A horrific video of hundreds of creatures believed to be "sea lice" consuming chunks of raw meat is doing the rounds on the internet.
The video has been shared by a Melbourne father who said that his teenage son was attacked by those carnivores when he went for a dip. Jarrod Kanizay said his 16-year-old son Sam went for a 30-minute sea bath at Dendy Street Beach in Brighton on Saturday (5 August) and came back with his legs covered in blood.
The boy was immediately taken to a hospital, where staff members were mystified by the "pin-sized holes" all over his legs, Jarrod said. His son is now recovering at Dandenong Hospital, he added.
In order to find out what exactly had bitten Sam, Jarrod went back to the beach. He placed a net full of raw meat in the ocean and was stunned to see hundreds of tiny creatures swarming around the portion.
"We found thousands of little mite-type creatures in our net. We put them in an Esky and brought them home and looked at them intently and let them swim in white dishes with red meat," Jarrod said.
"Interestingly, overnight they've essentially all clung to the meat and have been busy overnight eating it.
"No one knows what the creatures are. They've called a number of people, whether it's toxicity experts or marine exerts and other medics around Melbourne at least... [and] yep, no one [knows]," he added.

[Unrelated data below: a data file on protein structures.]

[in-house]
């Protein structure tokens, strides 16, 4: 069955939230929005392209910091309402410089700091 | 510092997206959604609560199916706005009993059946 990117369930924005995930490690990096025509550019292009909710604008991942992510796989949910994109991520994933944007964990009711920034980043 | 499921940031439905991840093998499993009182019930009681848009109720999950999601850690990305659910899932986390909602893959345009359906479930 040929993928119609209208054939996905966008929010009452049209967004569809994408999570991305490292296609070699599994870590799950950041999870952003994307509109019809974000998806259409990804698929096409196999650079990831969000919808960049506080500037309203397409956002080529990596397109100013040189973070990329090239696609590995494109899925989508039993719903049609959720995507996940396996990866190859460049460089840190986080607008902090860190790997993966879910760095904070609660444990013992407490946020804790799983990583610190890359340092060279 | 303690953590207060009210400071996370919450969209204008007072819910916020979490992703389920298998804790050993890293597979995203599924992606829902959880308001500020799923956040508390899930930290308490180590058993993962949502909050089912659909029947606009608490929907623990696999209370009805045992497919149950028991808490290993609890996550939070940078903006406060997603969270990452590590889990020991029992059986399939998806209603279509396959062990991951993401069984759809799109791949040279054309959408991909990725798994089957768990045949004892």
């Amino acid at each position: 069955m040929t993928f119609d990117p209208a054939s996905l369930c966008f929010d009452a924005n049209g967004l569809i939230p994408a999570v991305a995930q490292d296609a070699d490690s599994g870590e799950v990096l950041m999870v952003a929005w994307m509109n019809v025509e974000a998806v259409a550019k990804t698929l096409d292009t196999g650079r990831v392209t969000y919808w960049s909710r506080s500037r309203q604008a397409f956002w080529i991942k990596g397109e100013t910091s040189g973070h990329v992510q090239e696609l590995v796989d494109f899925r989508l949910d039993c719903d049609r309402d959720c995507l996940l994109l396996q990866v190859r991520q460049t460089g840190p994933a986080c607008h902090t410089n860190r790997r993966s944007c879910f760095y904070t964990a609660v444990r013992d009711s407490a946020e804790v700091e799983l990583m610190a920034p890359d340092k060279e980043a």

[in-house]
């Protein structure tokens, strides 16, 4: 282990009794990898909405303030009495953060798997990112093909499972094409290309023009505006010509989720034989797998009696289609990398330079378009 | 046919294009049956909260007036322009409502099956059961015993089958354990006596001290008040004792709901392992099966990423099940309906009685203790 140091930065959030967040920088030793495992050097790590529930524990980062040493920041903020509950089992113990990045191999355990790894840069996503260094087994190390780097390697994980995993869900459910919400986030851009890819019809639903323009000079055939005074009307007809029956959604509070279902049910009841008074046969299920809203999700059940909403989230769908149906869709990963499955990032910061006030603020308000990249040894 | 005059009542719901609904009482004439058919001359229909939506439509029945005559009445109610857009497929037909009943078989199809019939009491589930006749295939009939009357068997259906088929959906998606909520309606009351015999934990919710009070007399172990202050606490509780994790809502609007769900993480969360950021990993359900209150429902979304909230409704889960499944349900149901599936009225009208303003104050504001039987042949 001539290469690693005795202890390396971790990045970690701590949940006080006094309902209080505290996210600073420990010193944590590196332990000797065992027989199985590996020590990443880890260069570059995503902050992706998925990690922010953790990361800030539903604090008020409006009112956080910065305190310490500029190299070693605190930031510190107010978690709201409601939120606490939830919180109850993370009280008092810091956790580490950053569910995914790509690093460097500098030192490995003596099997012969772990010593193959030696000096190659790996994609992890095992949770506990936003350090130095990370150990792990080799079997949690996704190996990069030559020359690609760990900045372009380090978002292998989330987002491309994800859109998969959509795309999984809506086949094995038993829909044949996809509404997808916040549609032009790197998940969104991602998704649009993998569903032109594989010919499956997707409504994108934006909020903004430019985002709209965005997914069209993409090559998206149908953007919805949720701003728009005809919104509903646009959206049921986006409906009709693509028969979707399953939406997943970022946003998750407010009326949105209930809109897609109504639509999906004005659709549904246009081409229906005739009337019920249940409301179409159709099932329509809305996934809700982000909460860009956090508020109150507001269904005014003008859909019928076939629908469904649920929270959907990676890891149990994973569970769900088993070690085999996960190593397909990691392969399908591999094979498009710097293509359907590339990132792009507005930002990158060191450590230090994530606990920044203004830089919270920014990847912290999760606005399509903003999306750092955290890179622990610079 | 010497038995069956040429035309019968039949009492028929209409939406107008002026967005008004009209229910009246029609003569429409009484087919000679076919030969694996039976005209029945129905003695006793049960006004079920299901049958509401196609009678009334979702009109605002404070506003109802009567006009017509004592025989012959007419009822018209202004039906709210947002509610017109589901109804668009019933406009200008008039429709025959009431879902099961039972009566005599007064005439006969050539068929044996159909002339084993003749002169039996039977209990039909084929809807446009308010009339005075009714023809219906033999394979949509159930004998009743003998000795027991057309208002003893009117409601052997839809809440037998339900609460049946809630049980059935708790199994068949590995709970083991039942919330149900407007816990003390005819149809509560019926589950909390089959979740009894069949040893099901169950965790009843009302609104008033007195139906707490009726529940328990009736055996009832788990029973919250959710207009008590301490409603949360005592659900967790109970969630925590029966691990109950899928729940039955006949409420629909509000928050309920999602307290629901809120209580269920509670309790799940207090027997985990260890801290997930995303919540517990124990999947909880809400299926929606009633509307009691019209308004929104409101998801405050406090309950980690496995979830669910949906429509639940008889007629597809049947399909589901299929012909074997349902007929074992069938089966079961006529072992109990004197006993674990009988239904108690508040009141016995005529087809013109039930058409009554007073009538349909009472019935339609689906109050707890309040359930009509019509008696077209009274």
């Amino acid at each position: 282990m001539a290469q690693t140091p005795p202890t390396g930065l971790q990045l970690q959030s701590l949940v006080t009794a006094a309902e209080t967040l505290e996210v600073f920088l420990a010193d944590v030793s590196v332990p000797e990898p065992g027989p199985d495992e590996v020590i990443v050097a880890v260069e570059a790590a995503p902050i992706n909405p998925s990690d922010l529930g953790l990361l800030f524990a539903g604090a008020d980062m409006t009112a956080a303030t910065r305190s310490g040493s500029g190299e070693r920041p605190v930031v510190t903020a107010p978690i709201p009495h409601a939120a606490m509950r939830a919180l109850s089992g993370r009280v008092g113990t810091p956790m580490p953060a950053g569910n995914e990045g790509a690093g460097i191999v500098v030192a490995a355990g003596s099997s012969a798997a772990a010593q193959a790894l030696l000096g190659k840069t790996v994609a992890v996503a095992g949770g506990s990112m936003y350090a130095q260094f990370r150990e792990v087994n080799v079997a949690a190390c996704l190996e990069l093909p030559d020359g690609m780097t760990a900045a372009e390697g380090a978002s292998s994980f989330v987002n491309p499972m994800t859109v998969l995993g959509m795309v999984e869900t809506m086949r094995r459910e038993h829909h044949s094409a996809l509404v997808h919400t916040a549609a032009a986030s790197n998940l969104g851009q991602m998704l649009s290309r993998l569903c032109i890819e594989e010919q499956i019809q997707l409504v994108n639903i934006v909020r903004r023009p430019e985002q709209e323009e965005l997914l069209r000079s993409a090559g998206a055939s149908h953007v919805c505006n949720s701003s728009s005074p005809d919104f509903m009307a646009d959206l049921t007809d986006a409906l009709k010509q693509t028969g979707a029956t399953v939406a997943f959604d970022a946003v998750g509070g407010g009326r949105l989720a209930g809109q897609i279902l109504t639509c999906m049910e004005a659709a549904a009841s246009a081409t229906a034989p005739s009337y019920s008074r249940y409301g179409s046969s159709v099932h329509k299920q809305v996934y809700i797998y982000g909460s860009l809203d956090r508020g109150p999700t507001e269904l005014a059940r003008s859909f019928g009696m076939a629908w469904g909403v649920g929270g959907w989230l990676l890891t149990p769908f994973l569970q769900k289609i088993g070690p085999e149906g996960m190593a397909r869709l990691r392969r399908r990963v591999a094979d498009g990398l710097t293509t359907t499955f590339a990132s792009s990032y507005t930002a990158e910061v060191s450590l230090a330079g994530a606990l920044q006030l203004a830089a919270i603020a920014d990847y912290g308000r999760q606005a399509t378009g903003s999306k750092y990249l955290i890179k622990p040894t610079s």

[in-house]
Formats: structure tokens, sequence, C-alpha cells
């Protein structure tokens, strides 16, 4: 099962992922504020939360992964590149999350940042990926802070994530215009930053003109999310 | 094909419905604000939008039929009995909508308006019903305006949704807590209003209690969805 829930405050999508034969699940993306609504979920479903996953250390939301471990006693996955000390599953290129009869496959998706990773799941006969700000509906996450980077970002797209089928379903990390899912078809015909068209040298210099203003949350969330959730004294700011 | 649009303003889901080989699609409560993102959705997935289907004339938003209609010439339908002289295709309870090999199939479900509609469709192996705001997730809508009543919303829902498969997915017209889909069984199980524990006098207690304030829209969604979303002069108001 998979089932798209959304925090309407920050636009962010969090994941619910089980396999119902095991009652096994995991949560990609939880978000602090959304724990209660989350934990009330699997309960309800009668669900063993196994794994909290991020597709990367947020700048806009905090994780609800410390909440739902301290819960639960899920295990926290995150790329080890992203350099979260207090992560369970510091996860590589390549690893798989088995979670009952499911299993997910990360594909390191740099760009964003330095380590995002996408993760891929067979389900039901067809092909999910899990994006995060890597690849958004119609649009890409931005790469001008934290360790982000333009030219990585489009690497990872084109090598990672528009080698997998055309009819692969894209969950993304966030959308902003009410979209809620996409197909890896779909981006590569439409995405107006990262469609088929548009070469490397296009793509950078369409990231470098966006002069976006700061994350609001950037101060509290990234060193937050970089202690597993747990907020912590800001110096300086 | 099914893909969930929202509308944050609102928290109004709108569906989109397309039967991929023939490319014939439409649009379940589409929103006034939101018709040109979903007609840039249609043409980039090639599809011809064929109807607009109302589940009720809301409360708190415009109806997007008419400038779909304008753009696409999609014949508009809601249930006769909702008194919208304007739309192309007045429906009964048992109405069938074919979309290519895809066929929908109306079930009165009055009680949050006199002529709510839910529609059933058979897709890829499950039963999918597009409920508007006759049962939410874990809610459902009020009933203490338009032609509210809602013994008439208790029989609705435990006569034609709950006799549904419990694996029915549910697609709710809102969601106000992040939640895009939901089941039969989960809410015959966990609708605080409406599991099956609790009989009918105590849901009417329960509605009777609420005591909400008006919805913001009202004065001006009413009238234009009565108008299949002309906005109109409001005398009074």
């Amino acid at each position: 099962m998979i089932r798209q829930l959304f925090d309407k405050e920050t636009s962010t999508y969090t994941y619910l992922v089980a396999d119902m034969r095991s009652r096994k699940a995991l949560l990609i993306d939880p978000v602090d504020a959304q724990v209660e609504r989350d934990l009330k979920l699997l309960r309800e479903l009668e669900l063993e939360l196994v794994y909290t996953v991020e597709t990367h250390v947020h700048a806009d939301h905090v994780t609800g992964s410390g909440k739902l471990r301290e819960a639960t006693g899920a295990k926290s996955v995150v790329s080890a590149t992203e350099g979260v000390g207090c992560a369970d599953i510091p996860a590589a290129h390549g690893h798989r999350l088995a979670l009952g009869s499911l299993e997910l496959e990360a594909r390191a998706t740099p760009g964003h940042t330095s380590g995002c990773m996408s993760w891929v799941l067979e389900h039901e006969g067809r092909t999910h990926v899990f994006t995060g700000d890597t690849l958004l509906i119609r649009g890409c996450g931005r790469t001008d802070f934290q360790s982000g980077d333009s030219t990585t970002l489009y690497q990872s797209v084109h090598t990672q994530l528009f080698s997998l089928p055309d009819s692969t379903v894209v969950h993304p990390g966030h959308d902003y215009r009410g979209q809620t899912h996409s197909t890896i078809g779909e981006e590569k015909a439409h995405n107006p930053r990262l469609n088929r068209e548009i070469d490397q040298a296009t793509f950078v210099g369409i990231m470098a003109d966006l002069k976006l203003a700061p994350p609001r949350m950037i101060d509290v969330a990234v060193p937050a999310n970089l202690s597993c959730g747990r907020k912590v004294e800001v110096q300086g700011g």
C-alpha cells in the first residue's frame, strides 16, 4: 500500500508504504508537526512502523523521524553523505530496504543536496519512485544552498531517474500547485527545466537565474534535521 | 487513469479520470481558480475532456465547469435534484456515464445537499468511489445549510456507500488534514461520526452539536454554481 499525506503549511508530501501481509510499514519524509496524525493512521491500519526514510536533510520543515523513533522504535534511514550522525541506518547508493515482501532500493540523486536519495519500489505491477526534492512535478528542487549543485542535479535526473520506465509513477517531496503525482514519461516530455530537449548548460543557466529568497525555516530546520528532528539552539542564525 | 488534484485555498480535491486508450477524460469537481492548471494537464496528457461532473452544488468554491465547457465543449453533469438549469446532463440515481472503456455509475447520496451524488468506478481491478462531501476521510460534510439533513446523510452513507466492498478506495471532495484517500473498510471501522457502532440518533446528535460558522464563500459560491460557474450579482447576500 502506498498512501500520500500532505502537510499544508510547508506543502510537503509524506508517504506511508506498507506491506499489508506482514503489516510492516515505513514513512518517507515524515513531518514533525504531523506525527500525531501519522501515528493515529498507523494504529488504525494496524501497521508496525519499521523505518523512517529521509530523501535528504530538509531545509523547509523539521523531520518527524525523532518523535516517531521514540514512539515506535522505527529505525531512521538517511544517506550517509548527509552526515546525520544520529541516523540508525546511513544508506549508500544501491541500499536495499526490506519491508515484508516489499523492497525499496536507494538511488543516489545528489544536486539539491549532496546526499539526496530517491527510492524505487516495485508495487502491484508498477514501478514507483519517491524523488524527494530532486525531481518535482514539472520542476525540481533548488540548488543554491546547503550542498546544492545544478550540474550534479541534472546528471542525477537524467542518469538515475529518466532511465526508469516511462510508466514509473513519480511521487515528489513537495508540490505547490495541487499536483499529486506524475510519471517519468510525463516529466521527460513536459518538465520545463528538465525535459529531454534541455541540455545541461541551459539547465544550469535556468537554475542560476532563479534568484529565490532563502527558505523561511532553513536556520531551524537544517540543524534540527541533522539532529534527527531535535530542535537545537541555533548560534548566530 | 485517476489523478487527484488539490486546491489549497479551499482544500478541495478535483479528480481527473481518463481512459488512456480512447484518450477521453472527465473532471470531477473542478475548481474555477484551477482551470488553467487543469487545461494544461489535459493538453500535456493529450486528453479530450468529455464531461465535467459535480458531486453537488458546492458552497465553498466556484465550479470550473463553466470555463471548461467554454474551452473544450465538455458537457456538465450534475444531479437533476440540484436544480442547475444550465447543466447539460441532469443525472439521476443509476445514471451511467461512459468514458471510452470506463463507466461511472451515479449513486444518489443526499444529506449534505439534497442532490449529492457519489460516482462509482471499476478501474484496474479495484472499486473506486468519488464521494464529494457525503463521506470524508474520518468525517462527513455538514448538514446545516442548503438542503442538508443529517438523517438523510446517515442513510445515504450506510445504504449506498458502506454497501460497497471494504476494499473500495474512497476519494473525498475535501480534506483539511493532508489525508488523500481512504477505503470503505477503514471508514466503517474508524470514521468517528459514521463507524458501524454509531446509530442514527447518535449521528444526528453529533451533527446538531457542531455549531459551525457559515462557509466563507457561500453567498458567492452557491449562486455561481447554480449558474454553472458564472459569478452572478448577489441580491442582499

University of Melbourne marine biologist Professor Michael Keough told the Age that sea lice were a possibility.
He said: "They're scavengers who'll clean up dead fish and feed on living tissue. They're mostly less than a centimetre long, and so the bites they make are pretty small, and so that's more consistent with pinprick size marks.
"It's just food for them. Especially if he's been standing around for a long time, it's the chance for more of them to come in and start biting. [They will] just be attracted to a little bit of blood. And if he's standing in the water and he's cold [he] may not notice a whole lot of little bites."
The incident comes almost a year after a massive outbreak of tiny "sea lice" at Florida beaches. The outbreak reported in June 2016 along the Gulf of Mexico, caused painful rashes but not bleeding. The bites can often go undetected for hours after they attack. The tiny marine pests are almost invisible to the naked eye in the water and can get trapped in swimming shorts with the lining acting as a net.
The painful bites are sometimes referred to as "ocean itch" or "sunbather's eruption" and lasts from a couple hours to several days.